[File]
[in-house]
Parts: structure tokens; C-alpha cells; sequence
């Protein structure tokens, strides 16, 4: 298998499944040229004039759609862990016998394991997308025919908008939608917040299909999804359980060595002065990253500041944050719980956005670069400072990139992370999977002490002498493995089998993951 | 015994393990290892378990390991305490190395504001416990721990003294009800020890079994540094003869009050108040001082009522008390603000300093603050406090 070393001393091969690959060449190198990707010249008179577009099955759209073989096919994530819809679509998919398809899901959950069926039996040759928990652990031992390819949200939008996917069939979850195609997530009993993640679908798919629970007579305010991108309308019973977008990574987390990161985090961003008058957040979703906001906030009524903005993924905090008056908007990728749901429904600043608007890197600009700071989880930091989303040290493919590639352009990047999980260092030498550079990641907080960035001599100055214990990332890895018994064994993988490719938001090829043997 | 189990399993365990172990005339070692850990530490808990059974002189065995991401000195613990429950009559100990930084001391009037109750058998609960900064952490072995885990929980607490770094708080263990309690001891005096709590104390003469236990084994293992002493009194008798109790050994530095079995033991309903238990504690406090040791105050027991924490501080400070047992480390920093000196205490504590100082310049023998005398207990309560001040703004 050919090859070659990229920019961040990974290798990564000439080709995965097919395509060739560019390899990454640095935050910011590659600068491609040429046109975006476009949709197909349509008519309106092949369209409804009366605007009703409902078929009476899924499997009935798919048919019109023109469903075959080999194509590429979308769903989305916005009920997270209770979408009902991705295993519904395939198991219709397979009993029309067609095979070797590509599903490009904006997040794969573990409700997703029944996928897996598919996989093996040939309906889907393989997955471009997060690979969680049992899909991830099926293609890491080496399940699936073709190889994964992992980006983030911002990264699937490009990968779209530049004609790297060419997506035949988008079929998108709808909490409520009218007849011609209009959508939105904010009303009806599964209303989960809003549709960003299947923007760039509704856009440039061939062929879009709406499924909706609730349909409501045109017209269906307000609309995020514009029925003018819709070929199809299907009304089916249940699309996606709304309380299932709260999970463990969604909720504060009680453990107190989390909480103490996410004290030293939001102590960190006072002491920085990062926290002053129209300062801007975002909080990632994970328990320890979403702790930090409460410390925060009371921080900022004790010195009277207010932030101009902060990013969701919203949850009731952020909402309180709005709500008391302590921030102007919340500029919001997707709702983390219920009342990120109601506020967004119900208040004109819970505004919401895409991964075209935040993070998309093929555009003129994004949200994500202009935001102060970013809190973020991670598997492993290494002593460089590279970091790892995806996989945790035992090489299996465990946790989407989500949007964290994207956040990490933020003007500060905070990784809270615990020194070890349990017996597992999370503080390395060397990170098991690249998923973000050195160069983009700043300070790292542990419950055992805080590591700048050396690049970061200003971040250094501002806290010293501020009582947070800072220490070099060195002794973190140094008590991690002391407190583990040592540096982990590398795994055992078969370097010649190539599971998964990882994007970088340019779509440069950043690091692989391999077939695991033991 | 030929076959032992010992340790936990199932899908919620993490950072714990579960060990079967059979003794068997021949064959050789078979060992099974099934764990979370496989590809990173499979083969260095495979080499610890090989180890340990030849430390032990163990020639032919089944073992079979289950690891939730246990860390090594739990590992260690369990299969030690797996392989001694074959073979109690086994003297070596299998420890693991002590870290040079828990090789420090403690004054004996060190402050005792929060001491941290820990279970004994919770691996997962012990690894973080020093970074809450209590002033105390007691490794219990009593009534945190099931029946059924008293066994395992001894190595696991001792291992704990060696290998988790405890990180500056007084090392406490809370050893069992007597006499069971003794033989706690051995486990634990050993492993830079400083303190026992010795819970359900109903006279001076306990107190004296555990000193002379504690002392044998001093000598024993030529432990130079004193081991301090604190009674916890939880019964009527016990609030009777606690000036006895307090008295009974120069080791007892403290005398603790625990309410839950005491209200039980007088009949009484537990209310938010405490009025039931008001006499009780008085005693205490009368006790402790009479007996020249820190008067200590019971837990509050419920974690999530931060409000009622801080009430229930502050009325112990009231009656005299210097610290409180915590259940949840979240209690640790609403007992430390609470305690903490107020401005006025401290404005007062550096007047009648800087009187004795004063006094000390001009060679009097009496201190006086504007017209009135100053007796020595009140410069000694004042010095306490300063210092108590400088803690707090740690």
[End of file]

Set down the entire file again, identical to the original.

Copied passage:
[in-house]
Parts: structure tokens; C-alpha cells; sequence
């Protein structure tokens, strides 16, 4: 298998499944040229004039759609862990016998394991997308025919908008939608917040299909999804359980060595002065990253500041944050719980956005670069400072990139992370999977002490002498493995089998993951 | 015994393990290892378990390991305490190395504001416990721990003294009800020890079994540094003869009050108040001082009522008390603000300093603050406090 070393001393091969690959060449190198990707010249008179577009099955759209073989096919994530819809679509998919398809899901959950069926039996040759928990652990031992390819949200939008996917069939979850195609997530009993993640679908798919629970007579305010991108309308019973977008990574987390990161985090961003008058957040979703906001906030009524903005993924905090008056908007990728749901429904600043608007890197600009700071989880930091989303040290493919590639352009990047999980260092030498550079990641907080960035001599100055214990990332890895018994064994993988490719938001090829043997 | 189990399993365990172990005339070692850990530490808990059974002189065995991401000195613990429950009559100990930084001391009037109750058998609960900064952490072995885990929980607490770094708080263990309690001891005096709590104390003469236990084994293992002493009194008798109790050994530095079995033991309903238990504690406090040791105050027991924490501080400070047992480390920093000196205490504590100082310049023998005398207990309560001040703004 050919090859070659990229920019961040990974290798990564000439080709995965097919395509060739560019390899990454640095935050910011590659600068491609040429046109975006476009949709197909349509008519309106092949369209409804009366605007009703409902078929009476899924499997009935798919048919019109023109469903075959080999194509590429979308769903989305916005009920997270209770979408009902991705295993519904395939198991219709397979009993029309067609095979070797590509599903490009904006997040794969573990409700997703029944996928897996598919996989093996040939309906889907393989997955471009997060690979969680049992899909991830099926293609890491080496399940699936073709190889994964992992980006983030911002990264699937490009990968779209530049004609790297060419997506035949988008079929998108709808909490409520009218007849011609209009959508939105904010009303009806599964209303989960809003549709960003299947923007760039509704856009440039061939062929879009709406499924909706609730349909409501045109017209269906307000609309995020514009029925003018819709070929199809299907009304089916249940699309996606709304309380299932709260999970463990969604909720504060009680453990107190989390909480103490996410004290030293939001102590960190006072002491920085990062926290002053129209300062801007975002909080990632994970328990320890979403702790930090409460410390925060009371921080900022004790010195009277207010932030101009902060990013969701919203949850009731952020909402309180709005709500008391302590921030102007919340500029919001997707709702983390219920009342990120109601506020967004119900208040004109819970505004919401895409991964075209935040993070998309093929555009003129994004949200994500202009935001102060970013809190973020991670598997492993290494002593460089590279970091790892995806996989945790035992090489299996465990946790989407989500949007964290994207956040990490933020003007500060905070990784809270615990020194070890349990017996597992999370503080390395060397990170098991690249998923973000050195160069983009700043300070790292542990419950055992805080590591700048050396690049970061200003971040250094501002806290010293501020009582947070800072220490070099060195002794973190140094008590991690002391407190583990040592540096982990590398795994055992078969370097010649190539599971998964990882994007970088340019779509440069950043690091692989391999077939695991033991 | 030929076959032992010992340790936990199932899908919620993490950072714990579960060990079967059979003794068997021949064959050789078979060992099974099934764990979370496989590809990173499979083969260095495979080499610890090989180890340990030849430390032990163990020639032919089944073992079979289950690891939730246990860390090594739990590992260690369990299969030690797996392989001694074959073979109690086994003297070596299998420890693991002590870290040079828990090789420090403690004054004996060190402050005792929060001491941290820990279970004994919770691996997962012990690894973080020093970074809450209590002033105390007691490794219990009593009534945190099931029946059924008293066994395992001894190595696991001792291992704990060696290998988790405890990180500056007084090392406490809370050893069992007597006499069971003794033989706690051995486990634990050993492993830079400083303190026992010795819970359900109903006279001076306990107190004296555990000193002379504690002392044998001093000598024993030529432990130079004193081991301090604190009674916890939880019964009527016990609030009777606690000036006895307090008295009974120069080791007892403290005398603790625990309410839950005491209200039980007088009949009484537990209310938010405490009025039931008001006499009780008085005693205490009368006790402790009479007996020249820190008067200590019971837990509050419920974690999530931060409000009622801080009430229930502050009325112990009231009656005299210097610290409180915590259940949840979240209690640790609403007992430390609470305690903490107020401005006025401290404005007062550096007047009648800087009187004795004063006094000390001009060679009097009496201190006086504007017209009135100053007796020595009140410069000694004042010095306490300063210092108590400088803690707090740690």